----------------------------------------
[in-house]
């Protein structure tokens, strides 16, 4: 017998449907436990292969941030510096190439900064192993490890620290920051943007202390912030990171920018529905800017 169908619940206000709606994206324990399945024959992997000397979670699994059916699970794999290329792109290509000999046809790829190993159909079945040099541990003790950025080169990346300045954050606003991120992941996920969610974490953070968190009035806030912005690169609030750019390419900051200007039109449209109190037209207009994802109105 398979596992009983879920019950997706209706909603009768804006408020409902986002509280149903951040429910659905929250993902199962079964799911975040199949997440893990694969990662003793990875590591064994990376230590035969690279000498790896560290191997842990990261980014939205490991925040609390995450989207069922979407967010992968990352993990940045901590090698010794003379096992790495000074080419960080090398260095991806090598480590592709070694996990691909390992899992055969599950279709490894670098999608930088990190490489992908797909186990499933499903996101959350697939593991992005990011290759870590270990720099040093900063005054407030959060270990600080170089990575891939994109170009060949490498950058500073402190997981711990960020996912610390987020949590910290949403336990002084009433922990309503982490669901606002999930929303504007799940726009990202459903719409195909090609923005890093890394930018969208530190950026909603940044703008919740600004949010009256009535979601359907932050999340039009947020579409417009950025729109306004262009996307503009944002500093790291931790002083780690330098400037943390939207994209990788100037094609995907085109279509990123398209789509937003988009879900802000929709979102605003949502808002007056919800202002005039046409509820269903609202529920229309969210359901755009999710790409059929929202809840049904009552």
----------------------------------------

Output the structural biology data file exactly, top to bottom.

[in-house]
């Protein structure tokens, strides 16, 4: 017998449907436990292969941030510096190439900064192993490890620290920051943007202390912030990171920018529905800017 169908619940206000709606994206324990399945024959992997000397979670699994059916699970794999290329792109290509000999046809790829190993159909079945040099541990003790950025080169990346300045954050606003991120992941996920969610974490953070968190009035806030912005690169609030750019390419900051200007039109449209109190037209207009994802109105 398979596992009983879920019950997706209706909603009768804006408020409902986002509280149903951040429910659905929250993902199962079964799911975040199949997440893990694969990662003793990875590591064994990376230590035969690279000498790896560290191997842990990261980014939205490991925040609390995450989207069922979407967010992968990352993990940045901590090698010794003379096992790495000074080419960080090398260095991806090598480590592709070694996990691909390992899992055969599950279709490894670098999608930088990190490489992908797909186990499933499903996101959350697939593991992005990011290759870590270990720099040093900063005054407030959060270990600080170089990575891939994109170009060949490498950058500073402190997981711990960020996912610390987020949590910290949403336990002084009433922990309503982490669901606002999930929303504007799940726009990202459903719409195909090609923005890093890394930018969208530190950026909603940044703008919740600004949010009256009535979601359907932050999340039009947020579409417009950025729109306004262009996307503009944002500093790291931790002083780690330098400037943390939207994209990788100037094609995907085109279509990123398209789509937003988009879900802000929709979102605003949502808002007056919800202002005039046409509820269903609202529920229309969210359901755009999710790409059929929202809840049904009552």